This opinion will be unpublished and

may not be cited except as provided by

Minn. Stat. § 480A.08, subd. 3 (2006).






Greg Toon, et al.,


Duluth Economic Development Authority, et al.,

Hansen’s Auto Service,


Filed December 4, 2007

Reversed and remanded

Crippen, Judge*


 St. Louis County District Court

File No. 69DU-CV-06-1195



Christopher Ames Dahlberg, Dahlberg Law Office, P.A., 915 US Bank Place, Duluth, MN  55802 (for appellants)


Michael E. Orman, Orman, Nord, Spott & Hurd Law Office, 1301 Miller Trunk Highway, Suite 400, Duluth, MN  55811 (for respondent)


            Considered and decided by Klaphake, Presiding Judge; Worke, Judge; and Crippen, Judge. 


U N P U B L I S H E D   O P I N I O N


            Appellants Greg and Jane Toon dispute the district court’s summary judgment dismissing their adverse possession claim directed at a strip of land adjoining their St. Louis County lot.  Because the record creates fact disputes that cannot be resolved by summary judgment, we reverse and remand.


            Appellants have owned Lot 18 of a platted acreage, facing Anderson Road in Duluth, since 2000.  They contend that, at least since 1989, they and three preceding owners of Lot 18 have adversely possessed a strip of land 21.5’ wide and 140’ long from Lot 19, which adjoins their lot on the west.  Lot 19, lying near State Highway 53, still further to the west, has had at least eight owners since 1989 and is now the subject of plans for commercial development.

            The State of Minnesota purchased Lot 19 in 2004 and also obtained a temporary easement over appellants’ driveway in 2005, in connection with expansion of the nearby highway.  Unneeded portions of the acquired land, including a portion of Lot 19, were subsequently conveyed to respondent Hansen’s Auto Service, which planned to construct a new service station on the property.  To proceed with its development plans, respondent sought variances and zoning changes from the City of Duluth, which were approved in April 2006.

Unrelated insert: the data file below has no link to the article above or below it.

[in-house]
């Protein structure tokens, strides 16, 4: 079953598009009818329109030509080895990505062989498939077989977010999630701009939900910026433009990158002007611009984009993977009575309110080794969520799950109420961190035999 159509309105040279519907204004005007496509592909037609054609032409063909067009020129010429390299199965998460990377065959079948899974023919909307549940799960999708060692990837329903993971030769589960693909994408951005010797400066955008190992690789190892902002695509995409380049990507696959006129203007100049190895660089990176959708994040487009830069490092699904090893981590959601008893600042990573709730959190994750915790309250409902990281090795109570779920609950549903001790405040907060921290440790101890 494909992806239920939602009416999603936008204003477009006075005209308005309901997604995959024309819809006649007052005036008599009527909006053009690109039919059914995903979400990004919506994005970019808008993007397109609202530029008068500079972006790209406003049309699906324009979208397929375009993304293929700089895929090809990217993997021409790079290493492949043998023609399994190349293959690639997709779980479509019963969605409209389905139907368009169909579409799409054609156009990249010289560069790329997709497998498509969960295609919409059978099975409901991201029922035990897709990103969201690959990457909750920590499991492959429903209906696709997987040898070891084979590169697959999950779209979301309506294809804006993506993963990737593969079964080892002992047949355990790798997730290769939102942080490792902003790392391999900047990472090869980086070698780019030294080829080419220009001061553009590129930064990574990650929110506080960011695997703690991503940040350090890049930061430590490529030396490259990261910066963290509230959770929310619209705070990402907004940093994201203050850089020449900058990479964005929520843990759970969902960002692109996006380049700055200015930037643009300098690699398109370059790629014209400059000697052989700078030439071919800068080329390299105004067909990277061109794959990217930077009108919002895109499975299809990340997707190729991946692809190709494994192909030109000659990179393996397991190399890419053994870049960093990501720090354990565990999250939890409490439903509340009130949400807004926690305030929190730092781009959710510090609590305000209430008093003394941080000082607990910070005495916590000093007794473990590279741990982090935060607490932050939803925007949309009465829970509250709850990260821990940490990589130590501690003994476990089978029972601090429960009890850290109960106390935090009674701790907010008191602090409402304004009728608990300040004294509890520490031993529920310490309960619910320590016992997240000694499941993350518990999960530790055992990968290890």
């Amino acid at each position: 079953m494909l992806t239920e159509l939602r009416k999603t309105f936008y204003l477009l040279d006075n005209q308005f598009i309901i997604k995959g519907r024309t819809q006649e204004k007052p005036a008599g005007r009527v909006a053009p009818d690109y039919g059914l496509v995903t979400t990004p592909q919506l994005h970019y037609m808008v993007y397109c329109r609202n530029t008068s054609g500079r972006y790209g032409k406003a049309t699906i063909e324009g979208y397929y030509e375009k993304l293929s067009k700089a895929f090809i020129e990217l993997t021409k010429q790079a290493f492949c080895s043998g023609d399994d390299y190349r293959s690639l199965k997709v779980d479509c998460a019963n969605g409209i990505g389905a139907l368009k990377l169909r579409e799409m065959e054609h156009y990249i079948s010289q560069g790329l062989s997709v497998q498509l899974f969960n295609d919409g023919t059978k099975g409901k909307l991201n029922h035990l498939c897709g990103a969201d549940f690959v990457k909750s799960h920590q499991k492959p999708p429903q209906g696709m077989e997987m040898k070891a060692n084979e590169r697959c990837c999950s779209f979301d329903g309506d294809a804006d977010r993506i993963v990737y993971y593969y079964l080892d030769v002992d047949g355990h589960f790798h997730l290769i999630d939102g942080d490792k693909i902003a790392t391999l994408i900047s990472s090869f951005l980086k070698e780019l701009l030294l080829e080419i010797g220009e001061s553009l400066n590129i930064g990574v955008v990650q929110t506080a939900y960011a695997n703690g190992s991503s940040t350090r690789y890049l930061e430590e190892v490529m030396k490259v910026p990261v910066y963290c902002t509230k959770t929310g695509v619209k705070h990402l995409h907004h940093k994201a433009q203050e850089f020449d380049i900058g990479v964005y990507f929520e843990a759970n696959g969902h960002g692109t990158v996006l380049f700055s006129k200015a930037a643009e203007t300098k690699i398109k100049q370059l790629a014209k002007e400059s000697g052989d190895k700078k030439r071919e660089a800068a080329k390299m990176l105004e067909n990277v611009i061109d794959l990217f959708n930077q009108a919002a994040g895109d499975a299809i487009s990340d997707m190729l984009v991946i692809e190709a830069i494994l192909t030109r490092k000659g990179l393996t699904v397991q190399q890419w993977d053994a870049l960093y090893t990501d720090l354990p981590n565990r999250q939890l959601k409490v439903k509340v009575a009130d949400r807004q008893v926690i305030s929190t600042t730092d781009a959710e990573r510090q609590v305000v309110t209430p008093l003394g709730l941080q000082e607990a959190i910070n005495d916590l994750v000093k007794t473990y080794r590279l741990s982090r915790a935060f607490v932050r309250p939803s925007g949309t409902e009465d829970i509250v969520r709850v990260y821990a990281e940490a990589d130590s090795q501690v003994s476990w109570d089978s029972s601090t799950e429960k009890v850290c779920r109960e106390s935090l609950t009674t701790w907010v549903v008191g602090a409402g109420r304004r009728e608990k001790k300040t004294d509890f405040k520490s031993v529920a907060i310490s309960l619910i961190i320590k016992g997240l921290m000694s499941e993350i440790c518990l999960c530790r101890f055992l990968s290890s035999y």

In May 2006, appellants commenced this adverse possession lawsuit.  Respondent moved to dismiss the complaint for failure to state a claim upon which relief can be granted under Minn. R. Civ. P. 12.02(e).  To support their claim, appellants produced affidavits asserting that Lot 18 owners have regularly used the adjoining 21.5’ by 140’ strip as their own.  The district court dismissed appellants’ claim against respondent, concluding that the adverse possession claim failed because of inadequate evidence that it was open, continuous, and exclusive.  The court also held that appellants were estopped from alleging adverse possession because they did not assert their claim of ownership until after commercial development of the Lot 19 site was in progress and significant expense had been incurred by respondent. 


            Because the district court considered matters outside the pleadings, it treated respondent’s motion to dismiss as one for summary judgment.  See Minn. R. Civ. P. 12.02.  On appeal from summary judgment, this court is to review de novo whether a genuine issue of material fact exists and whether the district court erred in its application of the law.  STAR Ctrs., Inc. v. Faegre & Benson, L.L.P., 644 N.W.2d 72, 77 (Minn. 2002).  We are to view the evidence in the light most favorable to the party against whom judgment was granted.  Id. at 76-77. 

            Summary judgment is appropriate “when the pleadings, depositions, answers to interrogatories, and admissions on file, together with the affidavits, if any, show that there is no genuine issue of material fact and that either party is entitled to a judgment as a matter of law.”  Fabio v. Bellomo, 504 N.W.2d 758, 761 (Minn. 1993).  No genuine issue for trial exists “[‘w]here the record taken as a whole could not lead a rational trier of fact to find for the nonmoving party.’”  DLH, Inc. v. Russ, 566 N.W.2d 60, 69 (Minn. 1997) (alteration in original) (quoting Matsushita Elec. Indus. Co. v. Zenith Radio Corp., 475 U.S. 574, 587, 106 S. Ct. 1348, 1356 (1986)).  A genuine issue for trial exists when the nonmoving party “presents sufficient evidence to permit reasonable persons to draw different conclusions.”  Schroeder v. St. Louis County, 708 N.W.2d 497, 507 (Minn. 2006).